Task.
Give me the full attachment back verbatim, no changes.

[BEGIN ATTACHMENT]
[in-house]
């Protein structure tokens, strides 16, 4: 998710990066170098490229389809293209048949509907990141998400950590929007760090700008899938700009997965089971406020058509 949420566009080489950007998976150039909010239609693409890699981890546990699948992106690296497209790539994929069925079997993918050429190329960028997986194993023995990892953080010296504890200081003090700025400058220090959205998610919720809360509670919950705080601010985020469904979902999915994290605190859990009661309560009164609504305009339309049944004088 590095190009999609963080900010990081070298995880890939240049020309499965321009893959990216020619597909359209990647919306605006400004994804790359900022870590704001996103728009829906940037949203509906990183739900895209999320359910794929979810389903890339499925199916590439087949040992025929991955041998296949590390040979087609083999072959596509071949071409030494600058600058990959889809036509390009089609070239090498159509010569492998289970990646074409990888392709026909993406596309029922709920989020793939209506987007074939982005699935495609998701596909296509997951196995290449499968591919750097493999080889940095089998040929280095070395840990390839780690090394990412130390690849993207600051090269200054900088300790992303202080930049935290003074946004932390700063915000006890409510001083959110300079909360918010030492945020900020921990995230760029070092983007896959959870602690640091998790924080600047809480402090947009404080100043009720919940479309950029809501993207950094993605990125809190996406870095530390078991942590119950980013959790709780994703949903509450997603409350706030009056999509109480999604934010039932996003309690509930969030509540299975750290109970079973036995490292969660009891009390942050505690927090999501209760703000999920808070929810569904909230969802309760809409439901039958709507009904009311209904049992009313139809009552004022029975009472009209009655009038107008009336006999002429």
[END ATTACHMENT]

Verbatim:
[in-house]
């Protein structure tokens, strides 16, 4: 998710990066170098490229389809293209048949509907990141998400950590929007760090700008899938700009997965089971406020058509 949420566009080489950007998976150039909010239609693409890699981890546990699948992106690296497209790539994929069925079997993918050429190329960028997986194993023995990892953080010296504890200081003090700025400058220090959205998610919720809360509670919950705080601010985020469904979902999915994290605190859990009661309560009164609504305009339309049944004088 590095190009999609963080900010990081070298995880890939240049020309499965321009893959990216020619597909359209990647919306605006400004994804790359900022870590704001996103728009829906940037949203509906990183739900895209999320359910794929979810389903890339499925199916590439087949040992025929991955041998296949590390040979087609083999072959596509071949071409030494600058600058990959889809036509390009089609070239090498159509010569492998289970990646074409990888392709026909993406596309029922709920989020793939209506987007074939982005699935495609998701596909296509997951196995290449499968591919750097493999080889940095089998040929280095070395840990390839780690090394990412130390690849993207600051090269200054900088300790992303202080930049935290003074946004932390700063915000006890409510001083959110300079909360918010030492945020900020921990995230760029070092983007896959959870602690640091998790924080600047809480402090947009404080100043009720919940479309950029809501993207950094993605990125809190996406870095530390078991942590119950980013959790709780994703949903509450997603409350706030009056999509109480999604934010039932996003309690509930969030509540299975750290109970079973036995490292969660009891009390942050505690927090999501209760703000999920808070929810569904909230969802309760809409439901039958709507009904009311209904049992009313139809009552004022029975009472009209009655009038107008009336006999002429």